The NBA/China controversy began in early October 2019, after Daryl Morey, the general manager of the NBA’s Houston Rockets, tweeted about the ongoing pro-democracy protests in Hong Kong, China.
For the past few decades, the NBA spent millions of dollars investing in Asian markets – especially China – hoping to grow the sport of basketball. For example, the NBA helped construct basketball courts, gave broadcasting rights for free, and played offseason games in China.
On October 4, 2019, Morey tweeted – and deleted shortly thereafter – a picture with the caption, “Fight for freedom, stand with Hong Kong.” Instantly, the tweet was met with backlash from supporters of the current Chinese government. Morey’s tweet is potentially threatening years of collaboration, and what has otherwise been an extremely prolific venture, between the NBA and China.
The Chinese consulate in Houston, Texas, released a formal statement expressing its “strong dissatisfaction” with Morey’s tweet, stating that “Anybody with a conscience would support the efforts made by the Hong Kong Special Administrative Region to safeguard Hong Kong’s social stability.”
Chinese sponsors also began to cut ties with the Rockets and the NBA. For example, sportswear brand Li-Ning, which sponsors a handful of NBA players, announced it would suspend business ties with the NBA. Chinese state television announced it would no longer air the Rockets’ preseason games, and the media sessions scheduled for the Los Angeles Lakers-Brooklyn Nets exhibition game on October 10, 2019 in Shanghai were canceled.
While many in the United States called on NBA Commissioner Adam Silver to “stand up to China,” Silver’s response was met with harsh criticism. Some claim Silver complied with China and was more concerned about the NBA’s bottom line when he stated that the NBA was “apologetic” over the outcome of Morey’s tweet. Silver also noted, “We are not apologizing for Daryl exercising his freedom of expression.”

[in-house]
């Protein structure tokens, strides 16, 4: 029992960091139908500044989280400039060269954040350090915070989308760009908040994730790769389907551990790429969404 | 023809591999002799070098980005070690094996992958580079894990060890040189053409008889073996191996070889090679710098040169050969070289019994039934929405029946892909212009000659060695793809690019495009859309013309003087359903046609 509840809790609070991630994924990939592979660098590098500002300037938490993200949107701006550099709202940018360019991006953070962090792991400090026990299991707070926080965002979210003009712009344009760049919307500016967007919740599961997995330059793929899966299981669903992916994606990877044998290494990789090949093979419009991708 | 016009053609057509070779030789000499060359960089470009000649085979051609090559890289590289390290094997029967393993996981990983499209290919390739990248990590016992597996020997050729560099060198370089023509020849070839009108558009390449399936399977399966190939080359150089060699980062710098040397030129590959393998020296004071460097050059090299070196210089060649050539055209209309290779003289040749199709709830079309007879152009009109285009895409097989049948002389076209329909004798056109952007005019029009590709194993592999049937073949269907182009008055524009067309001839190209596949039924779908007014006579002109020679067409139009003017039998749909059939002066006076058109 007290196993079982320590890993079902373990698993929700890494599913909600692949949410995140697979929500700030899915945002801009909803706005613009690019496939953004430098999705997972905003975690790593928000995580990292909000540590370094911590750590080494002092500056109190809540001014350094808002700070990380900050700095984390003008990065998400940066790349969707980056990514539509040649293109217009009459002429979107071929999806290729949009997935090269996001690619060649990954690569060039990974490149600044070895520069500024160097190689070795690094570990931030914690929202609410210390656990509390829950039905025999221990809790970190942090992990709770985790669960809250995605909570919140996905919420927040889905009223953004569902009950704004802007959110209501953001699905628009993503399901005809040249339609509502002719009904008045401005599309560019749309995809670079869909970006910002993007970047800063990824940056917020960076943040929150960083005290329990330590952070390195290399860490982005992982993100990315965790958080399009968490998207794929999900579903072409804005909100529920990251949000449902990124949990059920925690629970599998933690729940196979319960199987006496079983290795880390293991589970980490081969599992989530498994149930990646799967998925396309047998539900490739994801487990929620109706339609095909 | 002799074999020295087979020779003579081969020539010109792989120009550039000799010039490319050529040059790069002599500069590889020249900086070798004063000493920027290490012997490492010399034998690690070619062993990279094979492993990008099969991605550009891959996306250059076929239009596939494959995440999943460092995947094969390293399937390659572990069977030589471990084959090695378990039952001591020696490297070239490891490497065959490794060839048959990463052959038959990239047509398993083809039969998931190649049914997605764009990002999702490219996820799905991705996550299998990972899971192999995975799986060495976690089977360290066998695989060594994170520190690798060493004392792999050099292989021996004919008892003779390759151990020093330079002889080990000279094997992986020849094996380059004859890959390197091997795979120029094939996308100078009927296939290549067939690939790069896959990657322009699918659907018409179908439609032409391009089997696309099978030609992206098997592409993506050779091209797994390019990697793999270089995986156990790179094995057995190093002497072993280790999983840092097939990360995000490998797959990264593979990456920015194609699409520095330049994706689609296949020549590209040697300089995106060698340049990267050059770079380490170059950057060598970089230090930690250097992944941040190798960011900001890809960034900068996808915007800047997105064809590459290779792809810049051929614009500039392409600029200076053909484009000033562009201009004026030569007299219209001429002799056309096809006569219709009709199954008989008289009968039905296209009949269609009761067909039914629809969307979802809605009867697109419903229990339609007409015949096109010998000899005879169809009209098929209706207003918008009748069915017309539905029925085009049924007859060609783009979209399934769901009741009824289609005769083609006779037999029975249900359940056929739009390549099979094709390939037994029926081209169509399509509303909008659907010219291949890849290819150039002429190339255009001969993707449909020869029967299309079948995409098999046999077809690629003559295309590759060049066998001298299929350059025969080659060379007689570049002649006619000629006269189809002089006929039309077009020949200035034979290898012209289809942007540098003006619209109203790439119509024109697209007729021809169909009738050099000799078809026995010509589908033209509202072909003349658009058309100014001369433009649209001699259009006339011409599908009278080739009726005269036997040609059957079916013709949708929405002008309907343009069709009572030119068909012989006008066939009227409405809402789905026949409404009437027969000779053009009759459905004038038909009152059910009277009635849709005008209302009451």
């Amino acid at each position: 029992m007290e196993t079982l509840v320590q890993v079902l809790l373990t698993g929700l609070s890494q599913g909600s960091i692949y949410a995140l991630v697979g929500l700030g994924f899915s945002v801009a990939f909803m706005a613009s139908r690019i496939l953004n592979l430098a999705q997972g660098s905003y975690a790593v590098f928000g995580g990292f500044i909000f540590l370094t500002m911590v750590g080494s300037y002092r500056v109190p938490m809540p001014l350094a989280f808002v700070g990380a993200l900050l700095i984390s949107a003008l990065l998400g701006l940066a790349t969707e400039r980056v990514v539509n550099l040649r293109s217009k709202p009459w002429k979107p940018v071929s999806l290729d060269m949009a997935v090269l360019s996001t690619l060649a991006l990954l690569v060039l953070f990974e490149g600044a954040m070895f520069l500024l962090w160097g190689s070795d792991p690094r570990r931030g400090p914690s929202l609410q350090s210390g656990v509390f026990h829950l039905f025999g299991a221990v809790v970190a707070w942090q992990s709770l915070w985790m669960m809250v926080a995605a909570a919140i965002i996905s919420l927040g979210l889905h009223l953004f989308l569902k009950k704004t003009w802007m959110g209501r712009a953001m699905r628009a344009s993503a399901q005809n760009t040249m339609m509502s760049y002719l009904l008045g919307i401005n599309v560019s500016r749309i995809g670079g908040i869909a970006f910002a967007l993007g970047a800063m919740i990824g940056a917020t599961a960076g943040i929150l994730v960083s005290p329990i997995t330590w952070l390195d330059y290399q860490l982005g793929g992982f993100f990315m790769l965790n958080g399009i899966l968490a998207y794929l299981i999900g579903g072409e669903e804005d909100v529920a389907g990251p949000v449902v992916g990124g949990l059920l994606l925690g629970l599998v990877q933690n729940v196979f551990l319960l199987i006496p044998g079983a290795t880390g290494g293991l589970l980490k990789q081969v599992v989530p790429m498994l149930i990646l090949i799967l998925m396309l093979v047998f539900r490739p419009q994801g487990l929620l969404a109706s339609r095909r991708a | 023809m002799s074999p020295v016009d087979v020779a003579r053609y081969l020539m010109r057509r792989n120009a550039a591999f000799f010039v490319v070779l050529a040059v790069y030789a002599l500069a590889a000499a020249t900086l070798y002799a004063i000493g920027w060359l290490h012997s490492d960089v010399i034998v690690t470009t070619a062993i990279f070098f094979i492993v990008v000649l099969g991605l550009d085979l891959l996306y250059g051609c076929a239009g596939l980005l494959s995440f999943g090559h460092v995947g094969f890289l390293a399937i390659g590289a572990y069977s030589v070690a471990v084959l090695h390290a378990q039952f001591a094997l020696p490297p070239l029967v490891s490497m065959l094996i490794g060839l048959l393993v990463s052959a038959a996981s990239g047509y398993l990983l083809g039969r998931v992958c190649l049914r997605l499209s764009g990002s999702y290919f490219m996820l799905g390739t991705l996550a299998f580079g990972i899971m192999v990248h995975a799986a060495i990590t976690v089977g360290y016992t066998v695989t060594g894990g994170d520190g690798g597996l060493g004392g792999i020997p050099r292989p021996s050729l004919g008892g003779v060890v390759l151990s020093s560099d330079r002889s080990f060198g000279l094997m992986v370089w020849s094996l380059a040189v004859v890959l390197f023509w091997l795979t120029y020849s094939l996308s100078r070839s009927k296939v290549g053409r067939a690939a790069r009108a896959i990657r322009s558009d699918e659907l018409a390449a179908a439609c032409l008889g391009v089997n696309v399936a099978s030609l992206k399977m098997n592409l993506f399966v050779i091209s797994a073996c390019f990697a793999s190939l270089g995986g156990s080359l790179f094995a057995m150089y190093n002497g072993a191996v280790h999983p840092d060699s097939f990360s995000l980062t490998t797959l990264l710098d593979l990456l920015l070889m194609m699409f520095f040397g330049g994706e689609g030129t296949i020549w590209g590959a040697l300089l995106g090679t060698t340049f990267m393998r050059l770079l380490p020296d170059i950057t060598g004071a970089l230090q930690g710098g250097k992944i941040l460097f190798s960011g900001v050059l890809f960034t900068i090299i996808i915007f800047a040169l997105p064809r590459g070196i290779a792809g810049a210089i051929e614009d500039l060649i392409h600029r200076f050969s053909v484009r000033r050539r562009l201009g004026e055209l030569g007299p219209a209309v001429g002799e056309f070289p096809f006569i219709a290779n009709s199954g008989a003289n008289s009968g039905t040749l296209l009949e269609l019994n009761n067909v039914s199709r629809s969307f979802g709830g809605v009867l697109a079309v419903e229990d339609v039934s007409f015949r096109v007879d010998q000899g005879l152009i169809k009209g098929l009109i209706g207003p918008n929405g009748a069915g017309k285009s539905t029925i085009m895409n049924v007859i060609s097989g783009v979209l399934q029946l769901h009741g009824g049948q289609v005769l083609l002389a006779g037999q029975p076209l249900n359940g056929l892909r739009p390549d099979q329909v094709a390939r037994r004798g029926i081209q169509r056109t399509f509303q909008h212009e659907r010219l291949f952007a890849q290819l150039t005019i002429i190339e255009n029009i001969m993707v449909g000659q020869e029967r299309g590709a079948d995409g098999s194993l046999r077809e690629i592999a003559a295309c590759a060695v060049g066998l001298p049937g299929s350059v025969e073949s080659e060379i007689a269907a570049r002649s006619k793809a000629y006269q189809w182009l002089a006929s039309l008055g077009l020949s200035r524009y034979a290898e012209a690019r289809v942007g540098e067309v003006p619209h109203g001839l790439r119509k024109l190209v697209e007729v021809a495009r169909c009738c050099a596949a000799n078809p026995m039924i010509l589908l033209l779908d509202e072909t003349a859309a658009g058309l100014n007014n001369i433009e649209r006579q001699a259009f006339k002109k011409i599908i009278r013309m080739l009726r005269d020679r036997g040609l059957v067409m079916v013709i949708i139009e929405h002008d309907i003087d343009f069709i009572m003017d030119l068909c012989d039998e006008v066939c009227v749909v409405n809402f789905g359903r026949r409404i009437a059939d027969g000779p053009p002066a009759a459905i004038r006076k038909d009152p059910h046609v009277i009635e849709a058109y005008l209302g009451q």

Silver appeared to intensify his misstep when he spoke with a Tokyo-based news corporation and said, “There is no doubt, the economic impact is already clear. There have already been fairly dramatic consequences from that tweet, and I have read some of the media suggesting that we are not supporting Daryl Morey, but in fact we have.”
Malcontent with Silver’s response, a bipartisan group of United States legislators sent a letter to Silver denouncing the NBA’s response to the controversy, criticizing it for inadequately dealing with the foreseeable “challenges of doing business in a country run by a repressive single party government.” This group has called upon the NBA to suspend its operations in China.
Silver does not seem interested in discontinuing operations in China. In fact, he attended the Lakers-Nets exhibition game in Shanghai.
On October 9, 2019, a small group of NBA fans, holding a sign with the phrases “Free Hong Kong” and “Google Uyghurs,” had their signs seized by Capital One Arena security, home of the NBA’s Washington Wizards. Needless to say, this controversy appears far from over and looks as if it could continue to develop.